Variability in surface ozone background over the United States:
Implications for air quality Policy

Arlene Fiore, Daniel J. Jacob, Hongyu Liu, Robert M. Yantosca, T. Duncan Fairlie, Qinbin Li
J. Geophys. Res., 108, 4787, doi:10.1029/2003JD003855, 2003.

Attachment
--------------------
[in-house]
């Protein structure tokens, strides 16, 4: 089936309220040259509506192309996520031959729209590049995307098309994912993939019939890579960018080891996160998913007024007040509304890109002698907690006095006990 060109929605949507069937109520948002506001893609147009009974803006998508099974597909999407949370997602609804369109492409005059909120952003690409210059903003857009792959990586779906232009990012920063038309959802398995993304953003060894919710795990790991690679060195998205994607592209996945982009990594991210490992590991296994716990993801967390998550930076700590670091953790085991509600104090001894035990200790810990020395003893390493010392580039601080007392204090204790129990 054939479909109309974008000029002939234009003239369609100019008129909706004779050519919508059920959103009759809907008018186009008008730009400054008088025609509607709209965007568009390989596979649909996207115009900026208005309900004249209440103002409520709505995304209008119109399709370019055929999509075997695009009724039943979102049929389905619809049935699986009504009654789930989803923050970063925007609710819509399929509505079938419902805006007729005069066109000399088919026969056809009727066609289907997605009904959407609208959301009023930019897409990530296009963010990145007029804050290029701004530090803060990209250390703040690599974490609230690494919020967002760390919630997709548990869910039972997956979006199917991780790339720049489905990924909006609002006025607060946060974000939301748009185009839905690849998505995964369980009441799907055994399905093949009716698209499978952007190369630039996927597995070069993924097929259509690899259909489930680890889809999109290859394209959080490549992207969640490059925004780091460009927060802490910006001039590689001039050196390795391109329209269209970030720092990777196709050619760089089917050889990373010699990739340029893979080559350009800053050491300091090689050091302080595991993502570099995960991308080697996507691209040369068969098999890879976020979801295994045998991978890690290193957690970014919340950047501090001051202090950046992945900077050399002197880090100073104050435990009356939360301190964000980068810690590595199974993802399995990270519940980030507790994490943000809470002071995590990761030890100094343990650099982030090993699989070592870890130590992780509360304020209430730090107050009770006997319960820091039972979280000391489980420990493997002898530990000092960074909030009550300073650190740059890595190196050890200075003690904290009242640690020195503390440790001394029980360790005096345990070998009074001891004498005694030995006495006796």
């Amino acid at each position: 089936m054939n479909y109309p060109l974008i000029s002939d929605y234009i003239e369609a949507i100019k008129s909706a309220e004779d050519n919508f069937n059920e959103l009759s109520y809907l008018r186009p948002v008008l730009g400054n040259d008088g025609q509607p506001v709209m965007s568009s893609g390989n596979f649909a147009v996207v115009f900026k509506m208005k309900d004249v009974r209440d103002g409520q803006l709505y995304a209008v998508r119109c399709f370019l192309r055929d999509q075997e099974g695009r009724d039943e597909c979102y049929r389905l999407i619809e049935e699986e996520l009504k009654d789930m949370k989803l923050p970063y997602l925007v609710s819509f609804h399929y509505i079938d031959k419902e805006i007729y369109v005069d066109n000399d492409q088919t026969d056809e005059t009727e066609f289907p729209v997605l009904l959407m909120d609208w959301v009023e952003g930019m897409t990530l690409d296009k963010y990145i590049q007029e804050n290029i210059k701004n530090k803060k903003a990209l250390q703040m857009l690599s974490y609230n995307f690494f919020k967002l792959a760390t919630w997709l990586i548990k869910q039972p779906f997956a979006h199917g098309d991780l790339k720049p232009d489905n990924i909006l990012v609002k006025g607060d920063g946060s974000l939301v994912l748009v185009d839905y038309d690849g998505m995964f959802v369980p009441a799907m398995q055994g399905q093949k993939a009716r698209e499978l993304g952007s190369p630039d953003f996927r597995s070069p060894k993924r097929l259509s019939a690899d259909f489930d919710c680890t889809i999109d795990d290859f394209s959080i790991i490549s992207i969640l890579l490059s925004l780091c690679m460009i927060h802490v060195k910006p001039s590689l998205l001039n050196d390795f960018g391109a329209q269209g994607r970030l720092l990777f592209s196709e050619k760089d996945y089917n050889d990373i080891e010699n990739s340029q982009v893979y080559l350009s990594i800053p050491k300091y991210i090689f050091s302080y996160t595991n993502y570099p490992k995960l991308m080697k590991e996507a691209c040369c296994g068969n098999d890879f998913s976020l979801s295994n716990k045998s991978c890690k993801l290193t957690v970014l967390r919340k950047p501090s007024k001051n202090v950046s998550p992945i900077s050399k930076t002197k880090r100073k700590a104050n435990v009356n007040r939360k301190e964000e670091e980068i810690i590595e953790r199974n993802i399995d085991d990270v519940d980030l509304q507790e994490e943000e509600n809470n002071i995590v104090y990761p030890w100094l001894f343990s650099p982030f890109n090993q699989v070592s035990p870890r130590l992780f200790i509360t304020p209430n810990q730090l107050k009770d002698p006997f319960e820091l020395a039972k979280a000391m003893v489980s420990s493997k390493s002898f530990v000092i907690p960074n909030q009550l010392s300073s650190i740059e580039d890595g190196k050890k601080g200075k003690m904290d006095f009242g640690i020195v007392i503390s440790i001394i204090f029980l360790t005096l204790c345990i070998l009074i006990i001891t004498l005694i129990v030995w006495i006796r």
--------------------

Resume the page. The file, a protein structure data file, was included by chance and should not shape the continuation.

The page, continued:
The U.S. Environmental Protection Agency (EPA) presently uses a 40 ppbv background ozone (O3) as a baseline in its O3 risk assessments. This background is defined as those concentrations that would exist in the absence of North American emissions. Lefohn et al. [2001] have argued that frequent occurrences of O3 concentrations above 50-60 ppbv at remote northern U.S. sites in spring are of stratospheric origin, challenging the EPA background estimate and implying that the current O3 standard (84 ppbv, 8-hour average) may be unattainable. We show that a 3-D global model of tropospheric chemistry reproduces much of the observed variability in U.S. surface O3 concentrations, including the springtime high-O3 events, with only a minor stratospheric contribution (always < 20 ppbv). We conclude that the previous interpretations of a stratospheric source for these events underestimated the role of regional and hemispheric pollution. While stratospheric intrusions might occasionally elevate surface O3 at high-altitude sites, our results indicate that these events are rare and would not compromise the O3 air quality standard. We find that the O3 background is generally 15-35 ppbv, with some incidences of 40-50 ppbv in the west in spring at high-elevation sites (> 2km). It declines from spring to summer and further decreases during O3 pollution episodes. The 40 ppbv background assumed by EPA thus actually underestimates the risk associated with O3 during polluted conditions. A better definition would represent background as a function of season, altitude, and total surface O3 concentrations. Natural O3 levels are typically 10-25 ppbv and never exceed 40 ppbv. International controls to reduce the hemispheric pollution background would facilitate compliance with an AOT40-type standard (cumulative exposure to O3 above 40 ppbv) in the United States.

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